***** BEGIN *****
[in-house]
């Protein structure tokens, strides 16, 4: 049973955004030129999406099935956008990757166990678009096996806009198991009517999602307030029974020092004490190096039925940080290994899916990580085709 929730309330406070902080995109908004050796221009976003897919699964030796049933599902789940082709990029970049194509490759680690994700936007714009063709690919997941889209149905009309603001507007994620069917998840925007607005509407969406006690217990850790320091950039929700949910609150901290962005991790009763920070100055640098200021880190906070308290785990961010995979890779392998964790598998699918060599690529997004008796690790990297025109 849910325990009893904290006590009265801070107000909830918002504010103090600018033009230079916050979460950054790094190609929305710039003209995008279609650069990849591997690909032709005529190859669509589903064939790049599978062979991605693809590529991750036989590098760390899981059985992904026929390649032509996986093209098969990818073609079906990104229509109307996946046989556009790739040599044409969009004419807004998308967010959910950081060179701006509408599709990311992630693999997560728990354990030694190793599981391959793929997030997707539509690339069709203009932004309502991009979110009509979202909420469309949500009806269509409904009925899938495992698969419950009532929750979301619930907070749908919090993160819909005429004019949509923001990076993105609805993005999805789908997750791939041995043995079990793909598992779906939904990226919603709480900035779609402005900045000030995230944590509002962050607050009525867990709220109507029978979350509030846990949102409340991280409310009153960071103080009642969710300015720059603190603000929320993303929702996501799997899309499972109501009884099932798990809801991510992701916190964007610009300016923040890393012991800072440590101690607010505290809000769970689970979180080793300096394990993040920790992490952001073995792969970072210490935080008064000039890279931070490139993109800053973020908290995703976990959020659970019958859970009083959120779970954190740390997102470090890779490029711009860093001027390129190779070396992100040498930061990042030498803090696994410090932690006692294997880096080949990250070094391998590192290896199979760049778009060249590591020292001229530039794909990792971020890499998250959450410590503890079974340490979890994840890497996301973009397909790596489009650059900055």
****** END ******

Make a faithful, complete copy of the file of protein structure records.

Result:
[in-house]
């Protein structure tokens, strides 16, 4: 049973955004030129999406099935956008990757166990678009096996806009198991009517999602307030029974020092004490190096039925940080290994899916990580085709 929730309330406070902080995109908004050796221009976003897919699964030796049933599902789940082709990029970049194509490759680690994700936007714009063709690919997941889209149905009309603001507007994620069917998840925007607005509407969406006690217990850790320091950039929700949910609150901290962005991790009763920070100055640098200021880190906070308290785990961010995979890779392998964790598998699918060599690529997004008796690790990297025109 849910325990009893904290006590009265801070107000909830918002504010103090600018033009230079916050979460950054790094190609929305710039003209995008279609650069990849591997690909032709005529190859669509589903064939790049599978062979991605693809590529991750036989590098760390899981059985992904026929390649032509996986093209098969990818073609079906990104229509109307996946046989556009790739040599044409969009004419807004998308967010959910950081060179701006509408599709990311992630693999997560728990354990030694190793599981391959793929997030997707539509690339069709203009932004309502991009979110009509979202909420469309949500009806269509409904009925899938495992698969419950009532929750979301619930907070749908919090993160819909005429004019949509923001990076993105609805993005999805789908997750791939041995043995079990793909598992779906939904990226919603709480900035779609402005900045000030995230944590509002962050607050009525867990709220109507029978979350509030846990949102409340991280409310009153960071103080009642969710300015720059603190603000929320993303929702996501799997899309499972109501009884099932798990809801991510992701916190964007610009300016923040890393012991800072440590101690607010505290809000769970689970979180080793300096394990993040920790992490952001073995792969970072210490935080008064000039890279931070490139993109800053973020908290995703976990959020659970019958859970009083959120779970954190740390997102470090890779490029711009860093001027390129190779070396992100040498930061990042030498803090696994410090932690006692294997880096080949990250070094391998590192290896199979760049778009060249590591020292001229530039794909990792971020890499998250959450410590503890079974340490979890994840890497996301973009397909790596489009650059900055």